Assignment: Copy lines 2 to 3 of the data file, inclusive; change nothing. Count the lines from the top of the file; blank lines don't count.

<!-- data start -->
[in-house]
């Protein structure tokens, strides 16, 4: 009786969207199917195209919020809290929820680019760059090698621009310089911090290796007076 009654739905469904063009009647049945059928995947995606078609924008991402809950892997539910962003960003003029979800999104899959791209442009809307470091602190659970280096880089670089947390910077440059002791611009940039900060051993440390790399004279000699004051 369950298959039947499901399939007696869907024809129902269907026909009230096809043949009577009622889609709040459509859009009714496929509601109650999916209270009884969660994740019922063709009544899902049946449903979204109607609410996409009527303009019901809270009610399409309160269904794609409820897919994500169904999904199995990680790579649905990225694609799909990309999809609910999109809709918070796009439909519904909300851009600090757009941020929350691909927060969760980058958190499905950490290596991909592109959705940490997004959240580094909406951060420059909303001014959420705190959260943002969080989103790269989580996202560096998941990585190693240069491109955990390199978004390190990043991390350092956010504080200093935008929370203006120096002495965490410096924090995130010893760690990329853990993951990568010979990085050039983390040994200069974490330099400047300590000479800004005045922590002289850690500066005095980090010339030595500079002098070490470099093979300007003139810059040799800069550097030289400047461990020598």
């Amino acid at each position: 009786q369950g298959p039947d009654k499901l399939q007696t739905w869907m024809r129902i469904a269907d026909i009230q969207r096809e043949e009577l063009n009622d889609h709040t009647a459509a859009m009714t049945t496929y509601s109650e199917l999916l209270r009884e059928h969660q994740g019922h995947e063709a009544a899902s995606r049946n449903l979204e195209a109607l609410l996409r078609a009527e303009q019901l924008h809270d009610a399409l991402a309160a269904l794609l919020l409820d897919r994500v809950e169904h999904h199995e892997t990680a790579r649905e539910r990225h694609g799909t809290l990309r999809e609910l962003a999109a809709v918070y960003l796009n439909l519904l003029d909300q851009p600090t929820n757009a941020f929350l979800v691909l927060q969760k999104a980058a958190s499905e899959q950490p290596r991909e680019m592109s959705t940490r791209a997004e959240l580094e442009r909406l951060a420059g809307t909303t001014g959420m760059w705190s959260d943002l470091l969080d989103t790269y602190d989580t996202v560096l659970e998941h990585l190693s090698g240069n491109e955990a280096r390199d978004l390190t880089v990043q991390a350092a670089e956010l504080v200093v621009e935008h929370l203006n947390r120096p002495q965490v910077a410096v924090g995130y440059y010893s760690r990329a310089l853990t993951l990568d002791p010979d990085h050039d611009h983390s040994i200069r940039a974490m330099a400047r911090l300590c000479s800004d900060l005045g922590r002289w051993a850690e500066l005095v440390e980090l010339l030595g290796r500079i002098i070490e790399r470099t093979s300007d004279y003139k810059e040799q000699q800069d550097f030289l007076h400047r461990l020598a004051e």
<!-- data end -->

């Protein structure tokens, strides 16, 4: 009786969207199917195209919020809290929820680019760059090698621009310089911090290796007076 009654739905469904063009009647049945059928995947995606078609924008991402809950892997539910962003960003003029979800999104899959791209442009809307470091602190659970280096880089670089947390910077440059002791611009940039900060051993440390790399004279000699004051 369950298959039947499901399939007696869907024809129902269907026909009230096809043949009577009622889609709040459509859009009714496929509601109650999916209270009884969660994740019922063709009544899902049946449903979204109607609410996409009527303009019901809270009610399409309160269904794609409820897919994500169904999904199995990680790579649905990225694609799909990309999809609910999109809709918070796009439909519904909300851009600090757009941020929350691909927060969760980058958190499905950490290596991909592109959705940490997004959240580094909406951060420059909303001014959420705190959260943002969080989103790269989580996202560096998941990585190693240069491109955990390199978004390190990043991390350092956010504080200093935008929370203006120096002495965490410096924090995130010893760690990329853990993951990568010979990085050039983390040994200069974490330099400047300590000479800004005045922590002289850690500066005095980090010339030595500079002098070490470099093979300007003139810059040799800069550097030289400047461990020598």
């Amino acid at each position: 009786q369950g298959p039947d009654k499901l399939q007696t739905w869907m024809r129902i469904a269907d026909i009230q969207r096809e043949e009577l063009n009622d889609h709040t009647a459509a859009m009714t049945t496929y509601s109650e199917l999916l209270r009884e059928h969660q994740g019922h995947e063709a009544a899902s995606r049946n449903l979204e195209a109607l609410l996409r078609a009527e303009q019901l924008h809270d009610a399409l991402a309160a269904l794609l919020l409820d897919r994500v809950e169904h999904h199995e892997t990680a790579r649905e539910r990225h694609g799909t809290l990309r999809e609910l962003a999109a809709v918070y960003l796009n439909l519904l003029d909300q851009p600090t929820n757009a941020f929350l979800v691909l927060q969760k999104a980058a958190s499905e899959q950490p290596r991909e680019m592109s959705t940490r791209a997004e959240l580094e442009r909406l951060a420059g809307t909303t001014g959420m760059w705190s959260d943002l470091l969080d989103t790269y602190d989580t996202v560096l659970e998941h990585l190693s090698g240069n491109e955990a280096r390199d978004l390190t880089v990043q991390a350092a670089e956010l504080v200093v621009e935008h929370l203006n947390r120096p002495q965490v910077a410096v924090g995130y440059y010893s760690r990329a310089l853990t993951l990568d002791p010979d990085h050039d611009h983390s040994i200069r940039a974490m330099a400047r911090l300590c000479s800004d900060l005045g922590r002289w051993a850690e500066l005095v440390e980090l010339l030595g290796r500079i002098i070490e790399r470099t093979s300007d004279y003139k810059e040799q000699q800069d550097f030289l007076h400047r461990l020598a004051e």